Precedence of yield operator

Rick Waldron waldron.rick at gmail.com
Sat Jun 15 19:23:58 PDT 2013


On Saturday, June 15, 2013, Mark S. Miller wrote:

> If we do provide such special syntax, then I suggest (a variant on some
> else's suggestion -- I forget who) that "yield" is to "function* as "await"
> is to "function!", amplifying the association of "!" with asynchrony.
> Rather than say "async function" or whatever, we'd just say "function!".
> Since "function!" would be new in ES7, there's no reason to reserve
> anything in ES6 to prepare for this.
>

Mark, is there a particular rationale for the reuse of "!" as the eventual
send operator and here for similar semantics? I recall this also appeared
in you Distributed Electronic Rights paper. Putting its strong existing
meaning aside (negation), when I see "!" I think of "urgent" things—quite
the opposite of the behavior described in the paper and above.

Rick




>
>
>
>
> On Sat, Jun 15, 2013 at 2:40 AM, Bruno Jouhier <bjouhier at gmail.com> wrote:
>
> If this is on the agenda for ES7 maybe ES6 should at least reserve "await"
> as a keyword in function* scopes.
>
>
> 2013/6/15 François REMY <francois.remy.dev at outlook.com>
>
> I'm maybe biased, but I would love to consider "yield" as a function.
> Indeed, it calls another code, which can return you a value. That looks
> very similar to a function call to me. If we do this, the predecence
> becomes intuitive again:
>
>    var x = yield(a) + yield(b);
>    yield(a+b);
>
> I think there was a proposal to allow parenthesis-free function call at
> some point at the root of a statement. When it lands, you'll be able to do
> things like
>
>    yield a+b;
>
> as a normal statement again. In the mean time we can just use parentheses,
> that's not a huge issue and it helps clarity.
>
>
>
> But maybe this is too late to change ES6, it's just an idea I had while
> reading this thread, not a strong call for change.
>
>
>
>
>
>
> -----Message d'origine----- From: Brendan Eich
> Sent: Saturday, June 15, 2013 6:17 AM
> To: Dean Tribble
> Cc: Bruno Jouhier ; es-discuss at mozilla.org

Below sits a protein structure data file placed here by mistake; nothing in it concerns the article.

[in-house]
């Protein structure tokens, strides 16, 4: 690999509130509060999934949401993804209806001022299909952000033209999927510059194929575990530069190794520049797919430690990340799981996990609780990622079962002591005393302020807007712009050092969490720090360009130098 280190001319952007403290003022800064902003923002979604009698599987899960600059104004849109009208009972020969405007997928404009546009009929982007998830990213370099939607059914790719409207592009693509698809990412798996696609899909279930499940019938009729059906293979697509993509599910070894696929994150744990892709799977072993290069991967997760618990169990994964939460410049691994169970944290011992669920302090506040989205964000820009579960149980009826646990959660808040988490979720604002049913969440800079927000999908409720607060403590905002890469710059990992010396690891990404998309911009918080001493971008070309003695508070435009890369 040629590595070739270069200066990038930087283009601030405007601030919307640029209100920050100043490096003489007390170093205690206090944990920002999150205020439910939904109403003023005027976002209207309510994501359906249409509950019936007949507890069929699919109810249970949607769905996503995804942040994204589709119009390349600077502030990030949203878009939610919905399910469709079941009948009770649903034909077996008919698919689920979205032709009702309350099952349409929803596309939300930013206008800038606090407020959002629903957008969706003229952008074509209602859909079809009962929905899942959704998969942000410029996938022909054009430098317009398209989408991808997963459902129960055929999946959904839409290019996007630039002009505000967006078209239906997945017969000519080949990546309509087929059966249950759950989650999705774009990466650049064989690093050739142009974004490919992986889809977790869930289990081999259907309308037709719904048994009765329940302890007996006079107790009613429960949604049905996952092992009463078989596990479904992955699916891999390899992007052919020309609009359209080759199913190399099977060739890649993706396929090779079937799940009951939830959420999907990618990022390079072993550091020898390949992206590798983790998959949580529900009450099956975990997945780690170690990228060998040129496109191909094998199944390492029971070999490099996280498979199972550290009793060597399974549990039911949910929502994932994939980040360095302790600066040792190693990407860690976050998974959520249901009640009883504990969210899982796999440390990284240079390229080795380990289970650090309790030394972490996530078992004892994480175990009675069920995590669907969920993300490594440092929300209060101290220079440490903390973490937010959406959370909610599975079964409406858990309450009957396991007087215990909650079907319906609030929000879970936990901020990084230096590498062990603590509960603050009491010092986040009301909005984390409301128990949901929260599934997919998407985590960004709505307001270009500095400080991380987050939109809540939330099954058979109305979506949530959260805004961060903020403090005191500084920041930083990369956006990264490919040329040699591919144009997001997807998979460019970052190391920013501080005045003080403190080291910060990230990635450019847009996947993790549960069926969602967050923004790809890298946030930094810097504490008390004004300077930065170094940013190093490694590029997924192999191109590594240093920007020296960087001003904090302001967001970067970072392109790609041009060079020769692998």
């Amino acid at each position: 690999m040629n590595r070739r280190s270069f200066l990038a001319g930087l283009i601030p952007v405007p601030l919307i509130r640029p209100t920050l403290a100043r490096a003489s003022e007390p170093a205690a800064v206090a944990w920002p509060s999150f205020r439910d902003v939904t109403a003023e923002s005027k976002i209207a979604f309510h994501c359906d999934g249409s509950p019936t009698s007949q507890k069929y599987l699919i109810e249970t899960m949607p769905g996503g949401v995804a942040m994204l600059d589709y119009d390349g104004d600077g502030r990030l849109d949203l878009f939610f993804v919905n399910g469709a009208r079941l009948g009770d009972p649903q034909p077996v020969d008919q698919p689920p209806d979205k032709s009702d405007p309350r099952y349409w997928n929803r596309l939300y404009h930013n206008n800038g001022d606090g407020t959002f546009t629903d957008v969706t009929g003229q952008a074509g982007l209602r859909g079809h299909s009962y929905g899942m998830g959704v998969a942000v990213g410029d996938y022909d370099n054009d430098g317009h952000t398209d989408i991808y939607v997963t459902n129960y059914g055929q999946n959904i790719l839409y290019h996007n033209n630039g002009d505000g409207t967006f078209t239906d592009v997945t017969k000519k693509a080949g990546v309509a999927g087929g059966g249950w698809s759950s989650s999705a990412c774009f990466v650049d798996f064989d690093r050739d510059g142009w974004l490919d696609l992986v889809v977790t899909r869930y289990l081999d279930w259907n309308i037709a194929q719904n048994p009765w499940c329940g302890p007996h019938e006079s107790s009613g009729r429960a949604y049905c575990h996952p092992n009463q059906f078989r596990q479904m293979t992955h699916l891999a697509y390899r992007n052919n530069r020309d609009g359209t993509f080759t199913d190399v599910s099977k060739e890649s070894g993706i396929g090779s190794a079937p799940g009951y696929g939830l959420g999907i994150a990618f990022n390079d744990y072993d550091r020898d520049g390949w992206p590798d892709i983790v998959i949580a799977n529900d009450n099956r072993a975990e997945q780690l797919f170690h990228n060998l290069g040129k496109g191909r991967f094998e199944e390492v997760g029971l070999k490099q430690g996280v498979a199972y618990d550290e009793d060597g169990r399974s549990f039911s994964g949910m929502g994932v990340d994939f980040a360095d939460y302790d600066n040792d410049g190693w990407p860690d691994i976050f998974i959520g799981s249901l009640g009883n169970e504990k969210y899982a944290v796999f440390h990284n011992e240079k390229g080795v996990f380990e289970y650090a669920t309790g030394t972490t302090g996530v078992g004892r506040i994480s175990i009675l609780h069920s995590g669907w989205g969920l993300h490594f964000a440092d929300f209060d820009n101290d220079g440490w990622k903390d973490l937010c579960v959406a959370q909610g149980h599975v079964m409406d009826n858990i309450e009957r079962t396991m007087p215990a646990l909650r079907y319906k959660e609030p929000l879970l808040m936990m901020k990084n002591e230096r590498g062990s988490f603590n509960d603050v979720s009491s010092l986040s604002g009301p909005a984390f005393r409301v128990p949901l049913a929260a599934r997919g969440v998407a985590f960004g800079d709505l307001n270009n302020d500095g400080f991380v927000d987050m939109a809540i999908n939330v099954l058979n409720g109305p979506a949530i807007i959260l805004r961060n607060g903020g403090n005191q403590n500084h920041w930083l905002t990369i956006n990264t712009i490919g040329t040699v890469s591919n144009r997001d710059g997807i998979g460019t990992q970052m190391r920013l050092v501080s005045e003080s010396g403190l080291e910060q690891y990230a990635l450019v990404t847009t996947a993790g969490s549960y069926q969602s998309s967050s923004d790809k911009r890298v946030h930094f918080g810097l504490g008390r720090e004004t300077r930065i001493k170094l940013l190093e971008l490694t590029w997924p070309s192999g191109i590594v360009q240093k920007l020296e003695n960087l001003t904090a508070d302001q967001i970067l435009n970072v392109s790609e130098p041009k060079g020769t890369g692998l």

> Subject: Re: Precedence of yield operator
>
>
> This is all on the agenda for ES7. It cleanly missed ES6 in May 2011(!).
>
> https://mail.mozilla.org/**pipermail/es-discuss/2011-May/**014748.html<https://mail.mozilla.org/pipermail/es-discuss/2011-May/014748.html>
>
> /be
>
> Dean Tribble wrote:
>
> This is a familiar discussion from C#. I forwarded it to the mediator of
> that convresation and got a nice summary, pasted here:
>
> ---------- Forwarded message ----------
> From: *Mads Torgersen* <Mads.Torgersen at microsoft.com <mailto:
> Mads.Torgersen@**microsoft.com>>
> Date: Fri, Jun 14, 2013 at 2:11 PM
> Subject: RE: Precedence of yield operator
> To: Dean Tribble <tribble at e-dean.com <mailto:tribble at e-dean.com>>
>
>
> I’m not on the mailing list. Feel free to forward to it.
>
> In C# we have separate keywords too, and indeed the precedence differs as
> described below. For “yield return” (our yield) the lower precendence falls
> out naturally since it engenders a statement, not an expression.
>
> “await” is not a reserved keyword in C# either, but we managed to wedge it
> in all the same. Just adding await as an operator would lead to all kinds
> of ambiguity; e.g. “await (x)” could be a function call or an await
> expression, and the statement “await x;” could be a variable declaration or
> an await statement.
>
> However, in C# “await” is only allowed inside methods marked “async”, and
> since there weren’t any of those around before the feature was introduced,
> it is not a breaking change. Inside non-async methods, therefore, “await”
> continues to be just an identifier.
>
> I don’t know if a similar thing is possible in EcmaScript. But I believe
> that a low-precedence yield as a substitute for a high-precedence await is
> problematic: you never want “yield a + yield b” to mean “yield (a + (yield
> b))”: the things you await – Task, Promises, Futures, whatever you call
> them – just don’t have operators defined on them, and it would be silly to
> parse them as if they might and then give errors (at runtime in EcmaScript,
> at compile time in e.g. TypeScript).
>
> Mads
>
>
> On Fri, Jun 14, 2013 at 11:07 AM, Brendan Eich <brendan at mozilla.com<mailto:
> brendan at mozilla.com>> wrote:
>
>     Bruno Jouhier wrote:
>
>         While playing with my little async/await library, I noticed
>
> --
>     Cheers,
>     --MarkM
>
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